Witness to an Extreme Century: A Memoir
by Robert Jay Lifton; New York: Free Press; 2011 • 448 Pages • $34.99 (hardcover)
Although memoirs have become all the rage, they are rarely written by anyone in the field of psychiatry . . . and for good reason. The nature of our clinical work generally should be quite private.
Witness to an Extreme Century is an exception. Early in his career, the now 85-year-old psychiatrist Robert Jay Lifton recognized that regular clinical work took away too much emotional energy from his scholarly projects, so privacy was much less of a concern. Fortunately, though, Dr Lifton was able to maintain the perspective of an ethical and healing clinician in his research interviews.
His decision not to focus on his personal life leaves us with a series of expeditions, in what turns out to be a Campbellian heroic journey. Think of him as the Indiana Jones of the mind; Connecticut Bob, if you will. He encounters what he deems to be manifestations and ramifications of evil as he revisits the prize-winning books, notes, and memories of those “brainwashed” by Chinese thought reform; fallouts of the atomic bombing of Hiroshima; Viet Nam protests; surviving Nazi physicians; and more.
Along the way, we also meet too many fascinating people to name, who spur him on, one way or another. A surprising absence, though, is any mention of the famous psychiatrist who was a concentration camp prisoner, Viktor Frankl, who survived to write the classic Man’s Search for Meaning.
It seems like this journey could only be accomplished by a psychiatrist—someone with the necessary medical training, credentials, and identity. Given that, it may follow that his research has translational relevance for our daily clinical work, including pathological narcissism, sociopathy, trauma, and group cohesion. Lifton”s in-depth review also inspires us to reflect on cross-cultural therapy, refugees, prison inmates, and the ethical challenges of managed care. In fact, his findings could apply to managed care systems, because his description of a dissociative “doubling” in Nazi doctors adds a new twist to how managers and medical directors of today can calmly put profit over patients.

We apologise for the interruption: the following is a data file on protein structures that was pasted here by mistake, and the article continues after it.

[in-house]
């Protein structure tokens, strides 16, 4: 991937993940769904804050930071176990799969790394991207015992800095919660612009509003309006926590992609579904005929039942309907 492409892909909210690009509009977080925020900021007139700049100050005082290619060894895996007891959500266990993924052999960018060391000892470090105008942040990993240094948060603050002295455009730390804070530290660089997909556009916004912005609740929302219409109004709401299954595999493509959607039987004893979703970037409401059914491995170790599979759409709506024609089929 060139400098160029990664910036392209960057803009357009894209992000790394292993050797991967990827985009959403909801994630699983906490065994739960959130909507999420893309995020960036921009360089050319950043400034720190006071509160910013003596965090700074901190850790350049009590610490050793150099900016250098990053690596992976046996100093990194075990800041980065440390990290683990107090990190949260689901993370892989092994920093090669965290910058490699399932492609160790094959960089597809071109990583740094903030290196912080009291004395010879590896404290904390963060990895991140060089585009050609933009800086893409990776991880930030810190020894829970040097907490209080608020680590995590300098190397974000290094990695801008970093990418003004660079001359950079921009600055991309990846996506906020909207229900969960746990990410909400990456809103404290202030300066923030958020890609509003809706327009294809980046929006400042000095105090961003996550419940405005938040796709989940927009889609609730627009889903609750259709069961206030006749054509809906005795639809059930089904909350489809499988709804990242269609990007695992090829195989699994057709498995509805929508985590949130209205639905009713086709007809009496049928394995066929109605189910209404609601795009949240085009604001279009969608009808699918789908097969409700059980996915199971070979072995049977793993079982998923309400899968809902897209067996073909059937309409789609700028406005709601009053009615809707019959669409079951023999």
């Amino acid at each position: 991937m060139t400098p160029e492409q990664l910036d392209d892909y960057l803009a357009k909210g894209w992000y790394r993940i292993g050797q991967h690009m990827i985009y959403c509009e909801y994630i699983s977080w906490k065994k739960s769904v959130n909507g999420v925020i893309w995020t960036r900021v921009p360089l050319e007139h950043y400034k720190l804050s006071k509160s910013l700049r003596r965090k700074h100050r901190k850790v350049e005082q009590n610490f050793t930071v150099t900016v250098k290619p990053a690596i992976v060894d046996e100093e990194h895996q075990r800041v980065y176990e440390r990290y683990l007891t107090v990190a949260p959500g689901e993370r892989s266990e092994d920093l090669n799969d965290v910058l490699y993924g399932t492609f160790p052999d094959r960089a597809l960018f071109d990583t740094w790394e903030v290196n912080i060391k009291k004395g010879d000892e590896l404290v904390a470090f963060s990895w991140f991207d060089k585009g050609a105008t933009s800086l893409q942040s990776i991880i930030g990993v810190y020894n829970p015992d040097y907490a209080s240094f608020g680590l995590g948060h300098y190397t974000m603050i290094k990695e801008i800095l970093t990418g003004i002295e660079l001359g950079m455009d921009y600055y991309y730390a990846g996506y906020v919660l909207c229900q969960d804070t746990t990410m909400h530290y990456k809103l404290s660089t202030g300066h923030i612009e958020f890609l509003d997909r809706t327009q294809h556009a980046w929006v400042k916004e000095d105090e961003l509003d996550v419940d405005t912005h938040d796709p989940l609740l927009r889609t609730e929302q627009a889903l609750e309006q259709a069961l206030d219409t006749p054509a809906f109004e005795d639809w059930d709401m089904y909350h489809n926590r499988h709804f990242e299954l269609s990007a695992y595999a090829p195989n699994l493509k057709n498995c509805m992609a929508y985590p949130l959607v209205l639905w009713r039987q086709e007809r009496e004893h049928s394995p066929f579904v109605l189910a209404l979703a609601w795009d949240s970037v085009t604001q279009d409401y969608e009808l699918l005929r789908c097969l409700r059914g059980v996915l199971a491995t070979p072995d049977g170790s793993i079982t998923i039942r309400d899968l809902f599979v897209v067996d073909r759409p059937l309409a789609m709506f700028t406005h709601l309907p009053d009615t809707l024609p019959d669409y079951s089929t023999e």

Given the extraordinary breadth and depth of Dr Lifton’s work, it seems greedy for me to have desired explorations into other arenas, such as prisons, which are a kind of natural laboratory for the type of evil he examines. In his interview of the Nazi leader Albert Speer, it seems that Dr Lifton is ambivalent and uncertain whether Speer had really changed for the better after 20 years in prison. I also wish he had mentioned our climate crisis as a potential world threat, especially given his earlier role as an activist for Physicians for Social Responsibility (PSR). PSR had won the Nobel Peace Prize in 1985 for its work on nuclear proliferation, but now PSR concludes that the more insidious risk of global warming may be as dangerous to people and the planet. It would have been informative if Dr Lifton had interviewed fossil fuel executives associated with environmental disasters (eg, someone from BP).
Given the unique path Dr Lifton took in his memoir, how can his work be summarized? He is more than a social psychiatrist, although he gave one of the earliest seminars on that topic. He is more than a cultural psychiatrist, although he successfully used interpreters. He is more than a political psychiatrist, even though his analyses included political leaders and he became a political activist. He mentions the term “historical psychiatrist,” but psychohistory can venture into some wildly speculative areas. He goes beyond the Freudian, Jungian, or existential perspectives. He has apparently been unencumbered by any strong ties to professional organizations or sources of funding. Put this all together, and Robert Jay Lifton might be our first global psychiatrist, dedicated to the survival of intellectual freedom.